McINTOSH v. GREATER CLEVELAND REGIONAL TRANSIT AUTHORITY

Case No. 1:16CV1680.

BRYAN McINTOSH, Plaintiff, v. GREATER CLEVELAND REGIONAL TRANSIT AUTHORITY, Defendant.

United States District Court, N.D. Ohio, Eastern Division.

Editors Note
Applicable Law: 42 U.S.C. § 2000e
Cause: 42 U.S.C. § 2000e Job Discrimination (Employment)
Nature of Suit: 442 Civil Rights: Jobs
Source: PACER


Attorney(s) appearing for the Case

Bryan McIntosh, Plaintiff, represented by Brian D. Spitz , Spitz Law Firm.

Bryan McIntosh, Plaintiff, represented by Frederick M. Bean , Spitz Law Firm.

Greater Cleveland Regional Transit Authority, Defendant, represented by Kathleen M. Minahan , Greater Cleveland Regional Transit Authority.


OPINION AND ORDER

CHRISTOPHER A. BOYKO, District Judge.

This matter is before the Court on Plaintiff's Motion for Leave to Amend His Complaint Pursuant to Fed. R. Civ. P. 15(a)(2). (ECF #13). For the following reasons, the Court grants Plaintiff's Motion.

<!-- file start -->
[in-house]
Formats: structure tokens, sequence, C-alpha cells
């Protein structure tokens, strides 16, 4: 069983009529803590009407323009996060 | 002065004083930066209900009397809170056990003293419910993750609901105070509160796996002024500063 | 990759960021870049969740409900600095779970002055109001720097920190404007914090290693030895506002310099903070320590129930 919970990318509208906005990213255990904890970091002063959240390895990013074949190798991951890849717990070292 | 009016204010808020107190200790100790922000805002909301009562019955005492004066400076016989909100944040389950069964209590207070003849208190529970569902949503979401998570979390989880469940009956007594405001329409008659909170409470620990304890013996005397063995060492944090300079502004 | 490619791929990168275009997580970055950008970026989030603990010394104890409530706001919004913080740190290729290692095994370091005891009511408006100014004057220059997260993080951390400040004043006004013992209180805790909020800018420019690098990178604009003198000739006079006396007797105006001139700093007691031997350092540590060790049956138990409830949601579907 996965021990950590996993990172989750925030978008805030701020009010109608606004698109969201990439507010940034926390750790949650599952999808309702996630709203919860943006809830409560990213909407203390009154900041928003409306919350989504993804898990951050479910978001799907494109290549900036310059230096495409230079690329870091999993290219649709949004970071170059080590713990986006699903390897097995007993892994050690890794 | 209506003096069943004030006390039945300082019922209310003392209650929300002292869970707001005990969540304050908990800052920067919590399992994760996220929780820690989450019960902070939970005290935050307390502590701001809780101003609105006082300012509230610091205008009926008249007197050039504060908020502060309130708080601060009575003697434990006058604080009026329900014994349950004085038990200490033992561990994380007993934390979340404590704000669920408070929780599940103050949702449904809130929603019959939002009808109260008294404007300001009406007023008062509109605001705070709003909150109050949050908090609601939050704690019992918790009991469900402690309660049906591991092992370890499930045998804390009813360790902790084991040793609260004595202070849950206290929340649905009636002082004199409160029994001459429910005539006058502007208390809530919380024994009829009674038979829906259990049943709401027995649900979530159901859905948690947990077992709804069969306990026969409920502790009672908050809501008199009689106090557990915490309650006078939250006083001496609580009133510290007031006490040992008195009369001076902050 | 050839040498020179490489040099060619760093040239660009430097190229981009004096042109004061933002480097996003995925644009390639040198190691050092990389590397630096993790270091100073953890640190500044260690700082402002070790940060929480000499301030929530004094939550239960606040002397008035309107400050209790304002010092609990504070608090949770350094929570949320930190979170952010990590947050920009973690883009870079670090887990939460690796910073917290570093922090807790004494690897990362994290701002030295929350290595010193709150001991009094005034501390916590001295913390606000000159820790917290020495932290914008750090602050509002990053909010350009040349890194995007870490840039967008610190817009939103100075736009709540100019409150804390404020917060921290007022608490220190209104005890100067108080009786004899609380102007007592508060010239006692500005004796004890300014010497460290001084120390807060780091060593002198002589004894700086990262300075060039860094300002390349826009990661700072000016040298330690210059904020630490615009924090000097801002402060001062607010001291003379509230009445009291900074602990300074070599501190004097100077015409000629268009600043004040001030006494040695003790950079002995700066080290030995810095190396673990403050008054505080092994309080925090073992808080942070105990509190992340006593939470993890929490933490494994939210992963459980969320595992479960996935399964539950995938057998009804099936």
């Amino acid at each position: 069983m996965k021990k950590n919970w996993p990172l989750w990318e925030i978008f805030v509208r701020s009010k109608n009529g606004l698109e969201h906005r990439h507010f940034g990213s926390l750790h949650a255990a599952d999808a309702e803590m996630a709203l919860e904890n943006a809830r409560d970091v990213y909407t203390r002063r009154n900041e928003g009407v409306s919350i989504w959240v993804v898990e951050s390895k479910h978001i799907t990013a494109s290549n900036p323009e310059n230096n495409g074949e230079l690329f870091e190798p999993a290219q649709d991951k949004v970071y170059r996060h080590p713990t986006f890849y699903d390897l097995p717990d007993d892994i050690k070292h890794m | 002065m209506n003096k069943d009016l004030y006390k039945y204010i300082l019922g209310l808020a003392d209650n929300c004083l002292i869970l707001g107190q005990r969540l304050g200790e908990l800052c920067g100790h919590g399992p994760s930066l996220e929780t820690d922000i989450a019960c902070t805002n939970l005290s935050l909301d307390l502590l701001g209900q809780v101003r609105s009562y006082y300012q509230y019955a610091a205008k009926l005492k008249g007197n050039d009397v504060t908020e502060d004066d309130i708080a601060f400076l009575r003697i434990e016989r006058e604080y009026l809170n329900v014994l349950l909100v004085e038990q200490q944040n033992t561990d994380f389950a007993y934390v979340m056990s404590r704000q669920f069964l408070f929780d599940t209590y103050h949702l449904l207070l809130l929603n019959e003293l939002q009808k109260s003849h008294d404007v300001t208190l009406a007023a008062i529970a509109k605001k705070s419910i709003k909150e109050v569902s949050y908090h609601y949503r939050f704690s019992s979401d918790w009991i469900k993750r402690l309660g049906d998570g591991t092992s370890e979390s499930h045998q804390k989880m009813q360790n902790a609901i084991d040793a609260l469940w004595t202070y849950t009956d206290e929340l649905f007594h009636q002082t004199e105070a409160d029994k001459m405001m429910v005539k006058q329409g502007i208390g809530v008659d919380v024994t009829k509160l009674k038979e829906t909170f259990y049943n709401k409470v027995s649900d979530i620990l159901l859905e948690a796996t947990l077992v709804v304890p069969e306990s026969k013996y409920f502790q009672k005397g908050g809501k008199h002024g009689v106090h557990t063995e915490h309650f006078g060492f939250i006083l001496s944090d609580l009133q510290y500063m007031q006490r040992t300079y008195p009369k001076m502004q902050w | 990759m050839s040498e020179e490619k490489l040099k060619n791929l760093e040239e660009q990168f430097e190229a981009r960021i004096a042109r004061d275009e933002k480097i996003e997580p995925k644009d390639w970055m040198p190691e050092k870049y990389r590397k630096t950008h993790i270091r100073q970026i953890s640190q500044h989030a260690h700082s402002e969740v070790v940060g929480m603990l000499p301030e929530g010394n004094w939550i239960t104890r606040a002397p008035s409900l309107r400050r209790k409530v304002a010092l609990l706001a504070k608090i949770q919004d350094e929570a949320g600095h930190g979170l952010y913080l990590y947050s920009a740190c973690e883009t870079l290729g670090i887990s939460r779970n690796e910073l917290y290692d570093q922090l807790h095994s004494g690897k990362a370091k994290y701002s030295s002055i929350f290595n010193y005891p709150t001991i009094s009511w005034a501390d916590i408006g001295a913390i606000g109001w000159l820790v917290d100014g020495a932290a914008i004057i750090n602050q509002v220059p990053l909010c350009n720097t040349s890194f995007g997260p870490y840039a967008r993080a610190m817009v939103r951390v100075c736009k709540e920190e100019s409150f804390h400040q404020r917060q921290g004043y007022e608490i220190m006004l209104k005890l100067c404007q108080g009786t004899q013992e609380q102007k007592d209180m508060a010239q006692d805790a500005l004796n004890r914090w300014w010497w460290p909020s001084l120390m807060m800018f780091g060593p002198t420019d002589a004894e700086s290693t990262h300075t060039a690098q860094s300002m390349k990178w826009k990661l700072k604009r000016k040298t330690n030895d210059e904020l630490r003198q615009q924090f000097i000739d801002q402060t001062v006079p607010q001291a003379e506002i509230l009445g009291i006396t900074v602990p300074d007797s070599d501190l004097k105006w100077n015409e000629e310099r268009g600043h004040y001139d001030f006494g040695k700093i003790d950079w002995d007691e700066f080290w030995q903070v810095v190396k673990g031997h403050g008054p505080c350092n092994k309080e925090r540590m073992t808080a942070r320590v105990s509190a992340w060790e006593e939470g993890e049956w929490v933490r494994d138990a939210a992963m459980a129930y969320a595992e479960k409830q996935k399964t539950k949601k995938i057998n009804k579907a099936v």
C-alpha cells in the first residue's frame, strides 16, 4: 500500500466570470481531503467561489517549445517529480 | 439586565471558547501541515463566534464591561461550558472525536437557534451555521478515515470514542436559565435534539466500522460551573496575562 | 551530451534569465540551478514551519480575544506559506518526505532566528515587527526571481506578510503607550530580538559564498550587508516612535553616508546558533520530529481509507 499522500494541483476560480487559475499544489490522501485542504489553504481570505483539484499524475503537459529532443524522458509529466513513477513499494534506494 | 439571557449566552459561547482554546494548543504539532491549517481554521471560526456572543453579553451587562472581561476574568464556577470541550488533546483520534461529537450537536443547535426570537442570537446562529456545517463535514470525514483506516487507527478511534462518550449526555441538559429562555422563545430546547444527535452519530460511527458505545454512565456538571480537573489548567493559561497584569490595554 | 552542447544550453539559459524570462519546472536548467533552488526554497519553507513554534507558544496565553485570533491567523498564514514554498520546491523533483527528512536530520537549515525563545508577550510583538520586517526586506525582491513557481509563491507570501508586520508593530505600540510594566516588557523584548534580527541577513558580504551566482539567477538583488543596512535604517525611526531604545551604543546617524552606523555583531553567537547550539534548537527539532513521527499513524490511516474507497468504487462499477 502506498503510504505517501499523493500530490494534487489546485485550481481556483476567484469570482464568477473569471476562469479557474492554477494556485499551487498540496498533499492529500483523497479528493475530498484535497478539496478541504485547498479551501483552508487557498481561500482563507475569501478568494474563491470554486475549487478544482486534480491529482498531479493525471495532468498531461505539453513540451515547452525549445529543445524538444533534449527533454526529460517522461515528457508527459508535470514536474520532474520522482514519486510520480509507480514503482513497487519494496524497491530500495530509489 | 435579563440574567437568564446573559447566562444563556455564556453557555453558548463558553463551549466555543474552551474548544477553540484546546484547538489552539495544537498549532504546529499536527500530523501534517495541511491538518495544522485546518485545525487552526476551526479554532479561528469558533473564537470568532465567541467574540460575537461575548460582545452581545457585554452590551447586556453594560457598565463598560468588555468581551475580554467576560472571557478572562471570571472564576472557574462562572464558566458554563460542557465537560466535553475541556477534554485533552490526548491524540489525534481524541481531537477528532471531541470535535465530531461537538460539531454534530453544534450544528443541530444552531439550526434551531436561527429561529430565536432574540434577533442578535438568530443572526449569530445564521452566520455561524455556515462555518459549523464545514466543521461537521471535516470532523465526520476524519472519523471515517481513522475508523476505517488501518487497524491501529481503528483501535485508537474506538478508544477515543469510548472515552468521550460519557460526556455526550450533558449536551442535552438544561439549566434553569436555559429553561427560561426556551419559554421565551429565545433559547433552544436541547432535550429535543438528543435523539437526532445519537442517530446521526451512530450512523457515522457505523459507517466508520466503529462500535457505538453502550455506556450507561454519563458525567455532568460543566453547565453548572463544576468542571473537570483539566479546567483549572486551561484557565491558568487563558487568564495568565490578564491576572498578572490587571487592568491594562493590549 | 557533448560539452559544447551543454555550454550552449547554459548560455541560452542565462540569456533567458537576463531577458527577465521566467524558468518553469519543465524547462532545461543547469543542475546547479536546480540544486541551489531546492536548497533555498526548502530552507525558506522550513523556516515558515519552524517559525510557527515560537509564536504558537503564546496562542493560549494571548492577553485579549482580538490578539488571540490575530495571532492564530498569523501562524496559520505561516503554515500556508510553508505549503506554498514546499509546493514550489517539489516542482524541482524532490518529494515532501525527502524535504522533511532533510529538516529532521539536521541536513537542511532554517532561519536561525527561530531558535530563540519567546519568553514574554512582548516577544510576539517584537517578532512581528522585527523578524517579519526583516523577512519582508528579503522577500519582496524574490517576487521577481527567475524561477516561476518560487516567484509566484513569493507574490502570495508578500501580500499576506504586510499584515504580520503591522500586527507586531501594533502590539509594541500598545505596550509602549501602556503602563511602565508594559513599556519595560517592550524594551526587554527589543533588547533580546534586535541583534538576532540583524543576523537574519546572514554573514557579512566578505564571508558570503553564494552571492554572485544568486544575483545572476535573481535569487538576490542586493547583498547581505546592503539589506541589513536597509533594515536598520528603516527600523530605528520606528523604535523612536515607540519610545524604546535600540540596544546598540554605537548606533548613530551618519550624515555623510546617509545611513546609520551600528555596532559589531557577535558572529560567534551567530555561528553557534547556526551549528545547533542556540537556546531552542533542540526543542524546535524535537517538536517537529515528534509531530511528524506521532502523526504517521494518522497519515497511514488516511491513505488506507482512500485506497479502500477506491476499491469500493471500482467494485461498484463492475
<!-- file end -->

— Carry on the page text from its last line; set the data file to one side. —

On June 30, 2016, Plaintiff filed his Complaint with the Court, alleging race and religious discrimination under both federal and Ohio state law and Intentional Infliction of Emotional Distress. Plaintiff further sought punitive damages and attorney fees.

On August 5, 2016, Defendant moved to dismiss Plaintiff's discrimination claims based on race, Intentional Infliction of Emotional Distress and Plaintiff's punitive damages and attorney fee claims. On October 12, 2016, the Court granted Defendant's Motion, holding that Plaintiff's Complaint failed to assert sufficient facts rendering these claims plausible. The Court's dismissal was without prejudice.